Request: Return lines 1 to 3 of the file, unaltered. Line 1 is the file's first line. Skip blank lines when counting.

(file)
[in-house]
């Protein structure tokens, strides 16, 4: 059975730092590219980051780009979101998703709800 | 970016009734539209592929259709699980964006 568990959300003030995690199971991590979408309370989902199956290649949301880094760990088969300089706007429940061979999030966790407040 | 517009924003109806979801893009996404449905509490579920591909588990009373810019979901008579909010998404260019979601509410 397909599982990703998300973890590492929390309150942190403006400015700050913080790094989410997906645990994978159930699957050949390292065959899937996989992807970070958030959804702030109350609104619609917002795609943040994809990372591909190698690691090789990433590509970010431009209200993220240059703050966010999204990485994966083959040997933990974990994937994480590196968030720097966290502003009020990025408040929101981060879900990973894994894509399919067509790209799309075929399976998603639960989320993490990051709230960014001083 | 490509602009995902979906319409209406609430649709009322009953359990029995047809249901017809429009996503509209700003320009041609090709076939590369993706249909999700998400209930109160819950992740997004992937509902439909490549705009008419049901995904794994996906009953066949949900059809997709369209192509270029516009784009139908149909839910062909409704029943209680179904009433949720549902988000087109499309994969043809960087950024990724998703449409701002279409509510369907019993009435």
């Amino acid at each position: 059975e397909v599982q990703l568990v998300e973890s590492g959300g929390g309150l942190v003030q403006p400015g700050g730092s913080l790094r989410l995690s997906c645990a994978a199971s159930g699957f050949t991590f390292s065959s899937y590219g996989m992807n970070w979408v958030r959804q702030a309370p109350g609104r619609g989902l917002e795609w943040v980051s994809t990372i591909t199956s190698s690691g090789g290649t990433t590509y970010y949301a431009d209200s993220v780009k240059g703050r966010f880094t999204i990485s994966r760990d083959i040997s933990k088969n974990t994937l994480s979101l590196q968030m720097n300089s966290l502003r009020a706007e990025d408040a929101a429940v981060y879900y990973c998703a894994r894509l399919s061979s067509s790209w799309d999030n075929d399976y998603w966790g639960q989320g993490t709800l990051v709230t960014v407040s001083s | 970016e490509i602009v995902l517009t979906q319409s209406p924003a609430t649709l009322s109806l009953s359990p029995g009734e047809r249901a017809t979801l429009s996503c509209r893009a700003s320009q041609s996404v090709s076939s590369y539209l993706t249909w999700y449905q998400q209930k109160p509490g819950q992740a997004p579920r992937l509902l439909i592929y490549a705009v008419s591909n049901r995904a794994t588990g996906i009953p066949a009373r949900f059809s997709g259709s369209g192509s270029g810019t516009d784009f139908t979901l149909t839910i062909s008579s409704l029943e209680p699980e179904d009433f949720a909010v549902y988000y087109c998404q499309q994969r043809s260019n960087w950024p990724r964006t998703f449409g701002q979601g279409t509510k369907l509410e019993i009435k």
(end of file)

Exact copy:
[in-house]
């Protein structure tokens, strides 16, 4: 059975730092590219980051780009979101998703709800 | 970016009734539209592929259709699980964006 568990959300003030995690199971991590979408309370989902199956290649949301880094760990088969300089706007429940061979999030966790407040 | 517009924003109806979801893009996404449905509490579920591909588990009373810019979901008579909010998404260019979601509410 397909599982990703998300973890590492929390309150942190403006400015700050913080790094989410997906645990994978159930699957050949390292065959899937996989992807970070958030959804702030109350609104619609917002795609943040994809990372591909190698690691090789990433590509970010431009209200993220240059703050966010999204990485994966083959040997933990974990994937994480590196968030720097966290502003009020990025408040929101981060879900990973894994894509399919067509790209799309075929399976998603639960989320993490990051709230960014001083 | 490509602009995902979906319409209406609430649709009322009953359990029995047809249901017809429009996503509209700003320009041609090709076939590369993706249909999700998400209930109160819950992740997004992937509902439909490549705009008419049901995904794994996906009953066949949900059809997709369209192509270029516009784009139908149909839910062909409704029943209680179904009433949720549902988000087109499309994969043809960087950024990724998703449409701002279409509510369907019993009435």
């Amino acid at each position: 059975e397909v599982q990703l568990v998300e973890s590492g959300g929390g309150l942190v003030q403006p400015g700050g730092s913080l790094r989410l995690s997906c645990a994978a199971s159930g699957f050949t991590f390292s065959s899937y590219g996989m992807n970070w979408v958030r959804q702030a309370p109350g609104r619609g989902l917002e795609w943040v980051s994809t990372i591909t199956s190698s690691g090789g290649t990433t590509y970010y949301a431009d209200s993220v780009k240059g703050r966010f880094t999204i990485s994966r760990d083959i040997s933990k088969n974990t994937l994480s979101l590196q968030m720097n300089s966290l502003r009020a706007e990025d408040a929101a429940v981060y879900y990973c998703a894994r894509l399919s061979s067509s790209w799309d999030n075929d399976y998603w966790g639960q989320g993490t709800l990051v709230t960014v407040s001083s | 970016e490509i602009v995902l517009t979906q319409s209406p924003a609430t649709l009322s109806l009953s359990p029995g009734e047809r249901a017809t979801l429009s996503c509209r893009a700003s320009q041609s996404v090709s076939s590369y539209l993706t249909w999700y449905q998400q209930k109160p509490g819950q992740a997004p579920r992937l509902l439909i592929y490549a705009v008419s591909n049901r995904a794994t588990g996906i009953p066949a009373r949900f059809s997709g259709s369209g192509s270029g810019t516009d784009f139908t979901l149909t839910i062909s008579s409704l029943e209680p699980e179904d009433f949720a909010v549902y988000y087109c998404q499309q994969r043809s260019n960087w950024p990724r964006t998703f449409g701002q979601g279409t509510k369907l509410e019993i009435k």